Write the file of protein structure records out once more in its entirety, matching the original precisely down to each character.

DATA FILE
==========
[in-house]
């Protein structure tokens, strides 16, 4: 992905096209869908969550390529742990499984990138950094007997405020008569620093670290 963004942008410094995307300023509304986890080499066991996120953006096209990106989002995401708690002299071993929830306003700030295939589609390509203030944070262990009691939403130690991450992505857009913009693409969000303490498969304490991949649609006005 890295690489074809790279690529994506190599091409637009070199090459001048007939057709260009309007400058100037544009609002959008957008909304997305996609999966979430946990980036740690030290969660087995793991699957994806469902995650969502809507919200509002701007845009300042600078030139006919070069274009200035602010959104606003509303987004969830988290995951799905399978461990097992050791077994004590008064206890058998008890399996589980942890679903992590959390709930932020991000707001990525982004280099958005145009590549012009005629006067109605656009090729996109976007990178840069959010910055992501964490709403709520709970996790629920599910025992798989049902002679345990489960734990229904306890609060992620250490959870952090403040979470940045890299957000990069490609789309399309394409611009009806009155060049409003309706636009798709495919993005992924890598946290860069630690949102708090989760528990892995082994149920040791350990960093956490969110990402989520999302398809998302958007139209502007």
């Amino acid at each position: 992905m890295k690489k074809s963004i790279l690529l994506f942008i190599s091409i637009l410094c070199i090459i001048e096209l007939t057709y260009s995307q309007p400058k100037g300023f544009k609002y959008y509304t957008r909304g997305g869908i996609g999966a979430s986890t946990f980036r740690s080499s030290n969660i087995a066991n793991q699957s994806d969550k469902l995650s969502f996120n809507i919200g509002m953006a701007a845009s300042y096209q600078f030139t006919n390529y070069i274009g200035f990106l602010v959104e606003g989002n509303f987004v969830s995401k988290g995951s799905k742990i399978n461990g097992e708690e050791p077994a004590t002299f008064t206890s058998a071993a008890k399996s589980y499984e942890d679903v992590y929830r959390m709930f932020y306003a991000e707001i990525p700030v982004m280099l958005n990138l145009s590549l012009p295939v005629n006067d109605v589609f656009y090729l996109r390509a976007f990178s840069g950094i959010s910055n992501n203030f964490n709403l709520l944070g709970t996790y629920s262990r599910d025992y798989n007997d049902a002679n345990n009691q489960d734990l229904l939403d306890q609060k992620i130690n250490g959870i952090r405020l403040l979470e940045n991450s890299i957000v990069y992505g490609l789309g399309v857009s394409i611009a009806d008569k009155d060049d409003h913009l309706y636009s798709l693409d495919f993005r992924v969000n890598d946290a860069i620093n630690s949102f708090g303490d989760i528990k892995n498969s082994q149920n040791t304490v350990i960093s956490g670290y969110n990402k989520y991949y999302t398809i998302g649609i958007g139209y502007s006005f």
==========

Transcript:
[in-house]
């Protein structure tokens, strides 16, 4: 992905096209869908969550390529742990499984990138950094007997405020008569620093670290 963004942008410094995307300023509304986890080499066991996120953006096209990106989002995401708690002299071993929830306003700030295939589609390509203030944070262990009691939403130690991450992505857009913009693409969000303490498969304490991949649609006005 890295690489074809790279690529994506190599091409637009070199090459001048007939057709260009309007400058100037544009609002959008957008909304997305996609999966979430946990980036740690030290969660087995793991699957994806469902995650969502809507919200509002701007845009300042600078030139006919070069274009200035602010959104606003509303987004969830988290995951799905399978461990097992050791077994004590008064206890058998008890399996589980942890679903992590959390709930932020991000707001990525982004280099958005145009590549012009005629006067109605656009090729996109976007990178840069959010910055992501964490709403709520709970996790629920599910025992798989049902002679345990489960734990229904306890609060992620250490959870952090403040979470940045890299957000990069490609789309399309394409611009009806009155060049409003309706636009798709495919993005992924890598946290860069630690949102708090989760528990892995082994149920040791350990960093956490969110990402989520999302398809998302958007139209502007």
């Amino acid at each position: 992905m890295k690489k074809s963004i790279l690529l994506f942008i190599s091409i637009l410094c070199i090459i001048e096209l007939t057709y260009s995307q309007p400058k100037g300023f544009k609002y959008y509304t957008r909304g997305g869908i996609g999966a979430s986890t946990f980036r740690s080499s030290n969660i087995a066991n793991q699957s994806d969550k469902l995650s969502f996120n809507i919200g509002m953006a701007a845009s300042y096209q600078f030139t006919n390529y070069i274009g200035f990106l602010v959104e606003g989002n509303f987004v969830s995401k988290g995951s799905k742990i399978n461990g097992e708690e050791p077994a004590t002299f008064t206890s058998a071993a008890k399996s589980y499984e942890d679903v992590y929830r959390m709930f932020y306003a991000e707001i990525p700030v982004m280099l958005n990138l145009s590549l012009p295939v005629n006067d109605v589609f656009y090729l996109r390509a976007f990178s840069g950094i959010s910055n992501n203030f964490n709403l709520l944070g709970t996790y629920s262990r599910d025992y798989n007997d049902a002679n345990n009691q489960d734990l229904l939403d306890q609060k992620i130690n250490g959870i952090r405020l403040l979470e940045n991450s890299i957000v990069y992505g490609l789309g399309v857009s394409i611009a009806d008569k009155d060049d409003h913009l309706y636009s798709l693409d495919f993005r992924v969000n890598d946290a860069i620093n630690s949102f708090g303490d989760i528990k892995n498969s082994q149920n040791t304490v350990i960093s956490g670290y969110n990402k989520y991949y999302t398809i998302g649609i958007g139209y502007s006005f």